Yvon Chouinard has had a reputation as a radical throughout his life. He invented rigid crampons and perfected an ice ax that churned up the ice, climbing out of its classic days of cutting endless steps (“stairways to the stars”) to scrape up vertical ice. I was swept along in its early days and am proud to say that for a few years in the early 1970s Yvon and I had more first ascents on California ice than anyone else.
So it was that in 1972, I happened to be working in the Chouinard Equipment Company’s tin shed in Ventura, and I had a front-row seat to watch him bet the company on bringing about another revolution, pure climbing. Yesterday I happened to hear the relevant numbers: 71 percent of the company’s business at the time was selling pitons (most of the rest were probably carabiners). He decided that saving the world’s rocks from the ugly scars that split away even hard Yosemite granite caused by his flagship product was worth risking the entire enterprise. Clean climbing became one of the world’s first environmental movements.
It continues. In his latest book Some stories, Yvon lists seven “Golden Ages” that he participated in. It’s an interesting list. Tip: telemark skiing is a skiing race to which he has not contributed innovative equipment design. Good stories – read them.
Yesterday Chouinard announced his most radical move ever. It took two years, and a lot of smart lawyers, to come up with what can be called nothing short of a truly groundbreaking business structure. I’ll skip the details. You can read about them elsewhere. (And frankly, this never-before-seen arrangement just feels a little vague—even to its perpetrators—as to exactly how it will unfold. That’s what they said from the stage.) What is certain is that Mother Earth now owns Patagonia . Lock, stock and run. 50 million dollars has been set aside to go immediately to environmental work. In all likelihood, according to CEO Ryan Gellert, of another hundred million this year.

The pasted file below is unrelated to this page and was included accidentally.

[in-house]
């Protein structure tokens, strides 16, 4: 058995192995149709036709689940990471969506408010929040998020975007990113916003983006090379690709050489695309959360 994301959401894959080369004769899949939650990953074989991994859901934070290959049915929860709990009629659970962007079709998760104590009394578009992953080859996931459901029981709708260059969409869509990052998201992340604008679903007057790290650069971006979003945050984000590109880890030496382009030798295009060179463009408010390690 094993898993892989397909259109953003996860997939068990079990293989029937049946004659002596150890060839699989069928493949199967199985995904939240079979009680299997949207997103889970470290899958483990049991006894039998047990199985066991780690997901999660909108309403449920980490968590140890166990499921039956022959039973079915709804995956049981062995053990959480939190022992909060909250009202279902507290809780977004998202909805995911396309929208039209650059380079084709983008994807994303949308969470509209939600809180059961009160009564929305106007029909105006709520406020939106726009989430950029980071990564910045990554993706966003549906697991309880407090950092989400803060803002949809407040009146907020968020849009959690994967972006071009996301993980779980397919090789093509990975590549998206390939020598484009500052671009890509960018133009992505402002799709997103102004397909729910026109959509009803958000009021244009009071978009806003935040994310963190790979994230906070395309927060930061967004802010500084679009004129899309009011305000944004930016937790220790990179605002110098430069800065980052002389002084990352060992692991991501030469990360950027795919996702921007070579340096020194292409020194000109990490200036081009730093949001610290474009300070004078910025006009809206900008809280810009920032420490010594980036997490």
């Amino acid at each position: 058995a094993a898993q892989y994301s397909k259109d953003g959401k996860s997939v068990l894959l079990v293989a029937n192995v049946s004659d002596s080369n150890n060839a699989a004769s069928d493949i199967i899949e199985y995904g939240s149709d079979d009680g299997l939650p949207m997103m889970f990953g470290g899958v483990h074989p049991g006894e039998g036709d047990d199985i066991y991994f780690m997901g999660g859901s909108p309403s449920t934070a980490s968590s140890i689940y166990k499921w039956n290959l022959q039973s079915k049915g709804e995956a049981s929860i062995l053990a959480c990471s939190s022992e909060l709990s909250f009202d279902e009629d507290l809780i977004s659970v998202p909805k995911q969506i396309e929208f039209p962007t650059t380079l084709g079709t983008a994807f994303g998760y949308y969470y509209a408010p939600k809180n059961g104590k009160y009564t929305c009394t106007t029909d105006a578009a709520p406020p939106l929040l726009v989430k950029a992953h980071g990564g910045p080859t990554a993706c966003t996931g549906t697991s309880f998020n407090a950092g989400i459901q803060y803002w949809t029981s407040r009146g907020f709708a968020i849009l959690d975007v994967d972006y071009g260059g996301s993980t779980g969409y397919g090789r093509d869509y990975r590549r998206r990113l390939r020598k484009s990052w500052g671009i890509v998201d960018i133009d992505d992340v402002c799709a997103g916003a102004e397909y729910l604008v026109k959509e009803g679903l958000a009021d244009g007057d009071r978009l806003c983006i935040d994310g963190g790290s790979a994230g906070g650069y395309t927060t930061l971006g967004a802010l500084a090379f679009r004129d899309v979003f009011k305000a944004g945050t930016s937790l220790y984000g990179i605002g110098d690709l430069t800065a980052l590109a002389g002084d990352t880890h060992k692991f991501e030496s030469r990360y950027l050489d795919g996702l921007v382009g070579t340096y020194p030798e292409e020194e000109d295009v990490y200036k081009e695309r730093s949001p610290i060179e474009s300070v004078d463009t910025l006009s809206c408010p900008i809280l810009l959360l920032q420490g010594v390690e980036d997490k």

I liked the New York Times headline: “Billionaire No Longer.” They thought breaking the story was worthy of a special push email, something they do relatively rarely. I strongly agree. In Ventura for the announcement, there was thunderous applause from most of the workforce there, and exclamations like “Gobsmacked!” was heard the rest of the day. A former employee immediately grabbed the microphone to announce that since she has no children, she wanted to add her legacy to the Patagonia pot to amplify its environmental impact. Inspirational and I’m sure she won’t be the last.
Chouinard said he hoped giving away his billions (and his wife and children heartily agree) would inspire imitators. It was agreed at the after party – where there was plenty of buzz – that a lot of guys in suits and ties will be scratching their balls in boardrooms around the world today. I can’t wait to see which company will be the first to jump on that bandwagon. After all, One Percent for the Planet, which was another Chouinard innovation, has more than a thousand member companies. Its director says she now expects to be much busier. And just riding Patagonia’s coattails here could end up – just in the business world – as marketing gold.
I’m an optimist, okay? I couldn’t help but think as this news began to sink in yesterday (it takes a while to begin to understand something so radical) that this could shake the very roots of capitalism as we know it.
Image of tin shed courtesy of Patagonia